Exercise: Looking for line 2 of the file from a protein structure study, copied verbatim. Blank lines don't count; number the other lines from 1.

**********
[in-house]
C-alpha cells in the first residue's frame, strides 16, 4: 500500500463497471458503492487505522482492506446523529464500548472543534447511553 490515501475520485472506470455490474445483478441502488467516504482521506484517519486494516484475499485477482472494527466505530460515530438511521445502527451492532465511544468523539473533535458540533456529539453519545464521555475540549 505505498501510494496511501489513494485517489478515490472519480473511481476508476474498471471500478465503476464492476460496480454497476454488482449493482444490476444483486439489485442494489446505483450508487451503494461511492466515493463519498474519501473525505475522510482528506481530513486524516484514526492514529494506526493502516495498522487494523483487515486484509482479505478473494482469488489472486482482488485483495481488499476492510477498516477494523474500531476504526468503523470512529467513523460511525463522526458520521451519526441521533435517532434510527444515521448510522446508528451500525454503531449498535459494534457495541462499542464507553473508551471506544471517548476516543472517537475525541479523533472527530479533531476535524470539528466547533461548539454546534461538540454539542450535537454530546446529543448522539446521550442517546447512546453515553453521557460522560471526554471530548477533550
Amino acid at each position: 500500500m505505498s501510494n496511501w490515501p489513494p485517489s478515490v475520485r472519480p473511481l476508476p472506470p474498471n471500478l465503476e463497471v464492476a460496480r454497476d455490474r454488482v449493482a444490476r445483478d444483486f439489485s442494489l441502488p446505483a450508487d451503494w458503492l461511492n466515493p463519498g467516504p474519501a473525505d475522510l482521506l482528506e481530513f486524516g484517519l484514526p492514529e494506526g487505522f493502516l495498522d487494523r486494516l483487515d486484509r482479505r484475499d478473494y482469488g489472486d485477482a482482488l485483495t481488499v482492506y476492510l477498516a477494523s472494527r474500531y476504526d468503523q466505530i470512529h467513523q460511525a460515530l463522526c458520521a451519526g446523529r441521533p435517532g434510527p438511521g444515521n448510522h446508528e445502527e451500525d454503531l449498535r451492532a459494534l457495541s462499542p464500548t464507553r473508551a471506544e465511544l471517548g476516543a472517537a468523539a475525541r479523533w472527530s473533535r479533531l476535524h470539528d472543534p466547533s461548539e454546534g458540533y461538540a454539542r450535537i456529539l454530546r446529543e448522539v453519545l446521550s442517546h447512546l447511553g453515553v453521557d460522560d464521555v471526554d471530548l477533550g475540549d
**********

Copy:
C-alpha cells in the first residue's frame, strides 16, 4: 500500500463497471458503492487505522482492506446523529464500548472543534447511553 490515501475520485472506470455490474445483478441502488467516504482521506484517519486494516484475499485477482472494527466505530460515530438511521445502527451492532465511544468523539473533535458540533456529539453519545464521555475540549 505505498501510494496511501489513494485517489478515490472519480473511481476508476474498471471500478465503476464492476460496480454497476454488482449493482444490476444483486439489485442494489446505483450508487451503494461511492466515493463519498474519501473525505475522510482528506481530513486524516484514526492514529494506526493502516495498522487494523483487515486484509482479505478473494482469488489472486482482488485483495481488499476492510477498516477494523474500531476504526468503523470512529467513523460511525463522526458520521451519526441521533435517532434510527444515521448510522446508528451500525454503531449498535459494534457495541462499542464507553473508551471506544471517548476516543472517537475525541479523533472527530479533531476535524470539528466547533461548539454546534461538540454539542450535537454530546446529543448522539446521550442517546447512546453515553453521557460522560471526554471530548477533550